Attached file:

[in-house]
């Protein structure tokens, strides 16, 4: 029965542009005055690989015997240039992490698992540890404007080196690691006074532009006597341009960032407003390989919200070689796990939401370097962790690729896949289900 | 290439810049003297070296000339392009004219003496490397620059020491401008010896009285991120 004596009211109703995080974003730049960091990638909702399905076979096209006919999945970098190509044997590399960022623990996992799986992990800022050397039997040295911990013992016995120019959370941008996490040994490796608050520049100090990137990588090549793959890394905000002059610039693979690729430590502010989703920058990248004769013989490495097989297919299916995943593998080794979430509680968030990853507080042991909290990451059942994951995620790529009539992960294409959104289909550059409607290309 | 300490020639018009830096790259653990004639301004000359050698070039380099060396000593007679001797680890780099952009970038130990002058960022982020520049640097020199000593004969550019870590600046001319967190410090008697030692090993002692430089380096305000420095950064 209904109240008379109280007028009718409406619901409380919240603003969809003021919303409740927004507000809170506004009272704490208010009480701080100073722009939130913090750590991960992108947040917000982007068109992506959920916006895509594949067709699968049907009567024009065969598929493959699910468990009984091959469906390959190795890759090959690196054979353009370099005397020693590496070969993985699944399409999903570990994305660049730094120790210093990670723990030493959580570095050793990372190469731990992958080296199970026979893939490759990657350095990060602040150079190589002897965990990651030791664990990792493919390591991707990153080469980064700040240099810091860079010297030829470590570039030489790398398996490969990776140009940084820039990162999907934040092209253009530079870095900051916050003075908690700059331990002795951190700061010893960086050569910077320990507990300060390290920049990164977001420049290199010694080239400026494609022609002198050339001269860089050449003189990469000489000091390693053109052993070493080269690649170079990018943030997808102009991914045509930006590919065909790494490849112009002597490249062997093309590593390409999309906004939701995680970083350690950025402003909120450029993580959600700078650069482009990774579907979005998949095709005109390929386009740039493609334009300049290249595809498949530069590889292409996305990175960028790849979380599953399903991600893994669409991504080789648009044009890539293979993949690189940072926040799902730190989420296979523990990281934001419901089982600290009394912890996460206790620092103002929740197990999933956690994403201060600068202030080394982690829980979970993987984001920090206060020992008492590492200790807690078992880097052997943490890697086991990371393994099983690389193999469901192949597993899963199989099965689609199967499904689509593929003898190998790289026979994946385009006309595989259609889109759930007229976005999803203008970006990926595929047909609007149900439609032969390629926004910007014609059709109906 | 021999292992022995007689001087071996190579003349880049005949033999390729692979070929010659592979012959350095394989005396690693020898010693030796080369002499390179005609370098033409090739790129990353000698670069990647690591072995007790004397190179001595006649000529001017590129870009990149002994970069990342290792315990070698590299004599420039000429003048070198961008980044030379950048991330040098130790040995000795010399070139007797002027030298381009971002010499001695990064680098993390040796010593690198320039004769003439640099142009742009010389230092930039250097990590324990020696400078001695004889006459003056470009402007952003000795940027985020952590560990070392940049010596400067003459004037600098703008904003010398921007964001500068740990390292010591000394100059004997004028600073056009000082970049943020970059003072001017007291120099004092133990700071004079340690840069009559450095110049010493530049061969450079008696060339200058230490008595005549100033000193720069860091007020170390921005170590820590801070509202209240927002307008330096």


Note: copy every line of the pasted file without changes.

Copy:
[in-house]
């Protein structure tokens, strides 16, 4: 029965542009005055690989015997240039992490698992540890404007080196690691006074532009006597341009960032407003390989919200070689796990939401370097962790690729896949289900 | 290439810049003297070296000339392009004219003496490397620059020491401008010896009285991120 004596009211109703995080974003730049960091990638909702399905076979096209006919999945970098190509044997590399960022623990996992799986992990800022050397039997040295911990013992016995120019959370941008996490040994490796608050520049100090990137990588090549793959890394905000002059610039693979690729430590502010989703920058990248004769013989490495097989297919299916995943593998080794979430509680968030990853507080042991909290990451059942994951995620790529009539992960294409959104289909550059409607290309 | 300490020639018009830096790259653990004639301004000359050698070039380099060396000593007679001797680890780099952009970038130990002058960022982020520049640097020199000593004969550019870590600046001319967190410090008697030692090993002692430089380096305000420095950064 209904109240008379109280007028009718409406619901409380919240603003969809003021919303409740927004507000809170506004009272704490208010009480701080100073722009939130913090750590991960992108947040917000982007068109992506959920916006895509594949067709699968049907009567024009065969598929493959699910468990009984091959469906390959190795890759090959690196054979353009370099005397020693590496070969993985699944399409999903570990994305660049730094120790210093990670723990030493959580570095050793990372190469731990992958080296199970026979893939490759990657350095990060602040150079190589002897965990990651030791664990990792493919390591991707990153080469980064700040240099810091860079010297030829470590570039030489790398398996490969990776140009940084820039990162999907934040092209253009530079870095900051916050003075908690700059331990002795951190700061010893960086050569910077320990507990300060390290920049990164977001420049290199010694080239400026494609022609002198050339001269860089050449003189990469000489000091390693053109052993070493080269690649170079990018943030997808102009991914045509930006590919065909790494490849112009002597490249062997093309590593390409999309906004939701995680970083350690950025402003909120450029993580959600700078650069482009990774579907979005998949095709005109390929386009740039493609334009300049290249595809498949530069590889292409996305990175960028790849979380599953399903991600893994669409991504080789648009044009890539293979993949690189940072926040799902730190989420296979523990990281934001419901089982600290009394912890996460206790620092103002929740197990999933956690994403201060600068202030080394982690829980979970993987984001920090206060020992008492590492200790807690078992880097052997943490890697086991990371393994099983690389193999469901192949597993899963199989099965689609199967499904689509593929003898190998790289026979994946385009006309595989259609889109759930007229976005999803203008970006990926595929047909609007149900439609032969390629926004910007014609059709109906 | 021999292992022995007689001087071996190579003349880049005949033999390729692979070929010659592979012959350095394989005396690693020898010693030796080369002499390179005609370098033409090739790129990353000698670069990647690591072995007790004397190179001595006649000529001017590129870009990149002994970069990342290792315990070698590299004599420039000429003048070198961008980044030379950048991330040098130790040995000795010399070139007797002027030298381009971002010499001695990064680098993390040796010593690198320039004769003439640099142009742009010389230092930039250097990590324990020696400078001695004889006459003056470009402007952003000795940027985020952590560990070392940049010596400067003459004037600098703008904003010398921007964001500068740990390292010591000394100059004997004028600073056009000082970049943020970059003072001017007291120099004092133990700071004079340690840069009559450095110049010493530049061969450079008696060339200058230490008595005549100033000193720069860091007020170390921005170590820590801070509202209240927002307008330096």